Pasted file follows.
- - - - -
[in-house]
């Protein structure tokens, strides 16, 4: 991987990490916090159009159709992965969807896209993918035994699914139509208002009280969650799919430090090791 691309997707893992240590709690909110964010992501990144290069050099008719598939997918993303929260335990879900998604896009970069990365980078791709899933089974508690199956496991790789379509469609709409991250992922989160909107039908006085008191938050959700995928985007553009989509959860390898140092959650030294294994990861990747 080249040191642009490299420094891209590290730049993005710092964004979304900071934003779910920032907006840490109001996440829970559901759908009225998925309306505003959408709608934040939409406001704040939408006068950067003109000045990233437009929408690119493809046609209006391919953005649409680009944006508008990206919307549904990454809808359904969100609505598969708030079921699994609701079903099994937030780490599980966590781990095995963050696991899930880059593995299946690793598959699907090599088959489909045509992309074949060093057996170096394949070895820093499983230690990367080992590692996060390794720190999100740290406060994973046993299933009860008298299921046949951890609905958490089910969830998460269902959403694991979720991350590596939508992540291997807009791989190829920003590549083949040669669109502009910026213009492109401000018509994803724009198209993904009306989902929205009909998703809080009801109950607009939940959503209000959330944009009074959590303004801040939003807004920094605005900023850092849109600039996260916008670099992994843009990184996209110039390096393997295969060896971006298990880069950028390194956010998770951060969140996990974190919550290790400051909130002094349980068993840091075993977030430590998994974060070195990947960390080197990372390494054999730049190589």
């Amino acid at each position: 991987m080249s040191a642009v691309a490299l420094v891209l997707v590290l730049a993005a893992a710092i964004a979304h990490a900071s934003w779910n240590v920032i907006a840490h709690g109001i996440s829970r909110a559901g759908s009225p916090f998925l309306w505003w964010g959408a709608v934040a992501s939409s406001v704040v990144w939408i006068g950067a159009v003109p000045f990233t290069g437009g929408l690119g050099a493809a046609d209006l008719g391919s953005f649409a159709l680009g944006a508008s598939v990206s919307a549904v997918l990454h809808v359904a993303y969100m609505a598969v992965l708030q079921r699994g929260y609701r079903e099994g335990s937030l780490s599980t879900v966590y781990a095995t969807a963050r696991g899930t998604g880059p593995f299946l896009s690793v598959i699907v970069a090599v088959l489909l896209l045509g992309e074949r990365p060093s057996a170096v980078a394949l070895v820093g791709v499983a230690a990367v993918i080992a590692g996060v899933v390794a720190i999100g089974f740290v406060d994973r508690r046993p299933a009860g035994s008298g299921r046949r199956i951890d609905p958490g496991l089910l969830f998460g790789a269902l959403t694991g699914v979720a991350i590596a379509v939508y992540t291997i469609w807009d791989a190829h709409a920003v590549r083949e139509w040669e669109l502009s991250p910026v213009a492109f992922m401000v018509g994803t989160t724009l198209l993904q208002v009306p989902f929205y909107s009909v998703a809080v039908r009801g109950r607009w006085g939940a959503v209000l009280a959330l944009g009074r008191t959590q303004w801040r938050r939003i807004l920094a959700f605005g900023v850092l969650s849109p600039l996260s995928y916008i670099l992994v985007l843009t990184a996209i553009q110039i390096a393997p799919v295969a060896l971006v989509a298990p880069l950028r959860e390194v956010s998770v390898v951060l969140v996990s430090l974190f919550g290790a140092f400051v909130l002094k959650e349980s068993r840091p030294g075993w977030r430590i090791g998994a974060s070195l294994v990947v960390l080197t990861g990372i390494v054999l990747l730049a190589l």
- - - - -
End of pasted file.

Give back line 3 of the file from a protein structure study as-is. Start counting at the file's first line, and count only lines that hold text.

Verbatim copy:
């Amino acid at each position: 991987m080249s040191a642009v691309a490299l420094v891209l997707v590290l730049a993005a893992a710092i964004a979304h990490a900071s934003w779910n240590v920032i907006a840490h709690g109001i996440s829970r909110a559901g759908s009225p916090f998925l309306w505003w964010g959408a709608v934040a992501s939409s406001v704040v990144w939408i006068g950067a159009v003109p000045f990233t290069g437009g929408l690119g050099a493809a046609d209006l008719g391919s953005f649409a159709l680009g944006a508008s598939v990206s919307a549904v997918l990454h809808v359904a993303y969100m609505a598969v992965l708030q079921r699994g929260y609701r079903e099994g335990s937030l780490s599980t879900v966590y781990a095995t969807a963050r696991g899930t998604g880059p593995f299946l896009s690793v598959i699907v970069a090599v088959l489909l896209l045509g992309e074949r990365p060093s057996a170096v980078a394949l070895v820093g791709v499983a230690a990367v993918i080992a590692g996060v899933v390794a720190i999100g089974f740290v406060d994973r508690r046993p299933a009860g035994s008298g299921r046949r199956i951890d609905p958490g496991l089910l969830f998460g790789a269902l959403t694991g699914v979720a991350i590596a379509v939508y992540t291997i469609w807009d791989a190829h709409a920003v590549r083949e139509w040669e669109l502009s991250p910026v213009a492109f992922m401000v018509g994803t989160t724009l198209l993904q208002v009306p989902f929205y909107s009909v998703a809080v039908r009801g109950r607009w006085g939940a959503v209000l009280a959330l944009g009074r008191t959590q303004w801040r938050r939003i807004l920094a959700f605005g900023v850092l969650s849109p600039l996260s995928y916008i670099l992994v985007l843009t990184a996209i553009q110039i390096a393997p799919v295969a060896l971006v989509a298990p880069l950028r959860e390194v956010s998770v390898v951060l969140v996990s430090l974190f919550g290790a140092f400051v909130l002094k959650e349980s068993r840091p030294g075993w977030r430590i090791g998994a974060s070195l294994v990947v960390l080197t990861g990372i390494v054999l990747l730049a190589l």